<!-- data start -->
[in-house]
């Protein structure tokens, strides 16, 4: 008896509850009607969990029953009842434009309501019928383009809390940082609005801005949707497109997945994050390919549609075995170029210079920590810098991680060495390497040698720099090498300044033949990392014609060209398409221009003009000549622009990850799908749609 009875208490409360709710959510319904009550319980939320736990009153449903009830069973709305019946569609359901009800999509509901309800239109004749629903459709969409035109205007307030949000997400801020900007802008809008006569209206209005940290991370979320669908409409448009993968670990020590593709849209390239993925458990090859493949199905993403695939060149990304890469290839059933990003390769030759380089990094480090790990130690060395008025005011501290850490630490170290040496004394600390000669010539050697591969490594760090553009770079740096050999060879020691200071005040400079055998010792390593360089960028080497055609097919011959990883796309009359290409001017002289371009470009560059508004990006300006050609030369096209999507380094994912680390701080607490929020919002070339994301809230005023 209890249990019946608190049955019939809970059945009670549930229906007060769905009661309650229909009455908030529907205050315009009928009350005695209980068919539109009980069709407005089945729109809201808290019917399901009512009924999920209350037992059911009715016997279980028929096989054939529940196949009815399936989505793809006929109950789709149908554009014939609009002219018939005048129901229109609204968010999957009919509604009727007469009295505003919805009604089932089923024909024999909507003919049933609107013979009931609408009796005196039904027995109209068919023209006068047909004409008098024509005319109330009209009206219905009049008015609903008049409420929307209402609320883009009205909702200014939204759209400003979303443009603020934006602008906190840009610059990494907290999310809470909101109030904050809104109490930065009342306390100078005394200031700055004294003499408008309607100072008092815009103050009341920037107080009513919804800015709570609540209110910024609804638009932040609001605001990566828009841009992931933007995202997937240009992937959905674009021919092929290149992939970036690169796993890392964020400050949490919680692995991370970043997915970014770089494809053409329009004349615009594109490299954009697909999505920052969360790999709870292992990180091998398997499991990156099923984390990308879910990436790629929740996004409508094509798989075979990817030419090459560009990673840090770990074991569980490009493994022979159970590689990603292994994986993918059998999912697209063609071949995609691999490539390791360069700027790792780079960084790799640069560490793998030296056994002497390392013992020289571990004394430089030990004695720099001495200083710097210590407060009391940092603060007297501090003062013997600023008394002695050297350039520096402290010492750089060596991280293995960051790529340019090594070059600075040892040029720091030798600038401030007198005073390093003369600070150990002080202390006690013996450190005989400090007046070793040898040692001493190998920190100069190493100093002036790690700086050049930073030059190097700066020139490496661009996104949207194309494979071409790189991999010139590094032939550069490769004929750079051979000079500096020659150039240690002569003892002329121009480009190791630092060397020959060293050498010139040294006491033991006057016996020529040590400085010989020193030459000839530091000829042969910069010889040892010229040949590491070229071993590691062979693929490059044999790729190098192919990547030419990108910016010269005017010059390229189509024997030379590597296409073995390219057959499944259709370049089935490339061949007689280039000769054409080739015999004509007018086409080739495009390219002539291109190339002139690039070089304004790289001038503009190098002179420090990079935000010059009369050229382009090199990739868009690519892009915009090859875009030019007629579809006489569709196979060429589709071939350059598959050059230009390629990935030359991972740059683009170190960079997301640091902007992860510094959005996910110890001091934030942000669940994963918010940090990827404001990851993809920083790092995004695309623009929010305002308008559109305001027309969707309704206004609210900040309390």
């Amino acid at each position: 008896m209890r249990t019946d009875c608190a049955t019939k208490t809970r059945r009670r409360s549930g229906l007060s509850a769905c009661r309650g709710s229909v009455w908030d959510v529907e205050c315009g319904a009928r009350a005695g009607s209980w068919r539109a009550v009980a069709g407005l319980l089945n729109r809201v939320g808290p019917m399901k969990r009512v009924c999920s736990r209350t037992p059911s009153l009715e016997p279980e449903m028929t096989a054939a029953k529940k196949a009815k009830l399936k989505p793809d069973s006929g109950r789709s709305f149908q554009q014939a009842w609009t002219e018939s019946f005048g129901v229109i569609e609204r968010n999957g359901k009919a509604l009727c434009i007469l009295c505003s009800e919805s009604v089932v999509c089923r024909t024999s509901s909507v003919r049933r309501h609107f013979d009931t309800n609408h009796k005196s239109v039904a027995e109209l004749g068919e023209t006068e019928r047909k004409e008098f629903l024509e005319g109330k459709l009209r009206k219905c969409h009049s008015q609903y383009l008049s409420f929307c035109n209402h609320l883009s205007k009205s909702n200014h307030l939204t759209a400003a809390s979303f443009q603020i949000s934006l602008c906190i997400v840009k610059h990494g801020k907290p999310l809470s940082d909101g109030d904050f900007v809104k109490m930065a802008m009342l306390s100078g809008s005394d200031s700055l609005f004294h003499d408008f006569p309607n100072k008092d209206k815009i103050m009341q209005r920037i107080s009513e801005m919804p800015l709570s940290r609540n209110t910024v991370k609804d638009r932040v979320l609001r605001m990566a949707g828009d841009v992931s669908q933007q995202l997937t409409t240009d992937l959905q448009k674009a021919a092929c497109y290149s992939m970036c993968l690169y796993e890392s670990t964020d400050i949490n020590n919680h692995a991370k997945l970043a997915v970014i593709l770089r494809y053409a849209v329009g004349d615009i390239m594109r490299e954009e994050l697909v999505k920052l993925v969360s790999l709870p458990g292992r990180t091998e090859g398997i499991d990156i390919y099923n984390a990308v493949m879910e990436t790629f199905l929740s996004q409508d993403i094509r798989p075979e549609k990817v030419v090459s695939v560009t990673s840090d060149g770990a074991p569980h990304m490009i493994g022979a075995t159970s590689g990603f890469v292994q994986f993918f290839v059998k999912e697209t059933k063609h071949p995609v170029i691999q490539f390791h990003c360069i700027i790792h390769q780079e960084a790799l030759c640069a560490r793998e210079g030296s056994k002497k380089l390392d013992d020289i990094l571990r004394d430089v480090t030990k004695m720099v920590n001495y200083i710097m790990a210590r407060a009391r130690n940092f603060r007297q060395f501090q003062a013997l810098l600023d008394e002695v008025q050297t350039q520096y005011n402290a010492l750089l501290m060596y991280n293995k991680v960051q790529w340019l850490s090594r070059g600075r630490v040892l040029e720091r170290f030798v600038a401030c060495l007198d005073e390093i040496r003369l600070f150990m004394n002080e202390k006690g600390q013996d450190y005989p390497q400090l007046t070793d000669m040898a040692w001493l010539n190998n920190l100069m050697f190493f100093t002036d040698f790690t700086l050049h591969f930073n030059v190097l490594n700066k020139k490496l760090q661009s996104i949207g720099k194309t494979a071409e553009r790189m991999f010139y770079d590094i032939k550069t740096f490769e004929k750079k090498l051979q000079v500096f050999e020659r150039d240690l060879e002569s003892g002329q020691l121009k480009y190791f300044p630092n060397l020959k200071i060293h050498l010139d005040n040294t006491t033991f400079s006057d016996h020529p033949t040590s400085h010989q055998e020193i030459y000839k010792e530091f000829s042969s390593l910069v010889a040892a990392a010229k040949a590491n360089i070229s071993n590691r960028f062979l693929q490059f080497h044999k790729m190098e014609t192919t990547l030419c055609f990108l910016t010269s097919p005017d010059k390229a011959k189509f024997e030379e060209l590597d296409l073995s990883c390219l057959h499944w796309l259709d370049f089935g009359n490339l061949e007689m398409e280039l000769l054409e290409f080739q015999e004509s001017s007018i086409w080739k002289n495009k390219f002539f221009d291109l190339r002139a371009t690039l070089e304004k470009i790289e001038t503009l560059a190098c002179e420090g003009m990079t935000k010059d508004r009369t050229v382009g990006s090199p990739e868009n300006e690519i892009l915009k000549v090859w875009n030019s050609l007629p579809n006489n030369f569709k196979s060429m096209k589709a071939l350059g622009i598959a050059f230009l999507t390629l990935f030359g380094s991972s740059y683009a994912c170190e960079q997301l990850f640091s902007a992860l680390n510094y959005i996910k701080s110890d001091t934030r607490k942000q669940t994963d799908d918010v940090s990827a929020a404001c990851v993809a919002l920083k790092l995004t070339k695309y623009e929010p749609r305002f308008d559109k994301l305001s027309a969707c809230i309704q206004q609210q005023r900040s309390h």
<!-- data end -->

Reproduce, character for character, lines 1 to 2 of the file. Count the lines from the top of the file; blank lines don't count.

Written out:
[in-house]
């Protein structure tokens, strides 16, 4: 008896509850009607969990029953009842434009309501019928383009809390940082609005801005949707497109997945994050390919549609075995170029210079920590810098991680060495390497040698720099090498300044033949990392014609060209398409221009003009000549622009990850799908749609 009875208490409360709710959510319904009550319980939320736990009153449903009830069973709305019946569609359901009800999509509901309800239109004749629903459709969409035109205007307030949000997400801020900007802008809008006569209206209005940290991370979320669908409409448009993968670990020590593709849209390239993925458990090859493949199905993403695939060149990304890469290839059933990003390769030759380089990094480090790990130690060395008025005011501290850490630490170290040496004394600390000669010539050697591969490594760090553009770079740096050999060879020691200071005040400079055998010792390593360089960028080497055609097919011959990883796309009359290409001017002289371009470009560059508004990006300006050609030369096209999507380094994912680390701080607490929020919002070339994301809230005023 209890249990019946608190049955019939809970059945009670549930229906007060769905009661309650229909009455908030529907205050315009009928009350005695209980068919539109009980069709407005089945729109809201808290019917399901009512009924999920209350037992059911009715016997279980028929096989054939529940196949009815399936989505793809006929109950789709149908554009014939609009002219018939005048129901229109609204968010999957009919509604009727007469009295505003919805009604089932089923024909024999909507003919049933609107013979009931609408009796005196039904027995109209068919023209006068047909004409008098024509005319109330009209009206219905009049008015609903008049409420929307209402609320883009009205909702200014939204759209400003979303443009603020934006602008906190840009610059990494907290999310809470909101109030904050809104109490930065009342306390100078005394200031700055004294003499408008309607100072008092815009103050009341920037107080009513919804800015709570609540209110910024609804638009932040609001605001990566828009841009992931933007995202997937240009992937959905674009021919092929290149992939970036690169796993890392964020400050949490919680692995991370970043997915970014770089494809053409329009004349615009594109490299954009697909999505920052969360790999709870292992990180091998398997499991990156099923984390990308879910990436790629929740996004409508094509798989075979990817030419090459560009990673840090770990074991569980490009493994022979159970590689990603292994994986993918059998999912697209063609071949995609691999490539390791360069700027790792780079960084790799640069560490793998030296056994002497390392013992020289571990004394430089030990004695720099001495200083710097210590407060009391940092603060007297501090003062013997600023008394002695050297350039520096402290010492750089060596991280293995960051790529340019090594070059600075040892040029720091030798600038401030007198005073390093003369600070150990002080202390006690013996450190005989400090007046070793040898040692001493190998920190100069190493100093002036790690700086050049930073030059190097700066020139490496661009996104949207194309494979071409790189991999010139590094032939550069490769004929750079051979000079500096020659150039240690002569003892002329121009480009190791630092060397020959060293050498010139040294006491033991006057016996020529040590400085010989020193030459000839530091000829042969910069010889040892010229040949590491070229071993590691062979693929490059044999790729190098192919990547030419990108910016010269005017010059390229189509024997030379590597296409073995390219057959499944259709370049089935490339061949007689280039000769054409080739015999004509007018086409080739495009390219002539291109190339002139690039070089304004790289001038503009190098002179420090990079935000010059009369050229382009090199990739868009690519892009915009090859875009030019007629579809006489569709196979060429589709071939350059598959050059230009390629990935030359991972740059683009170190960079997301640091902007992860510094959005996910110890001091934030942000669940994963918010940090990827404001990851993809920083790092995004695309623009929010305002308008559109305001027309969707309704206004609210900040309390």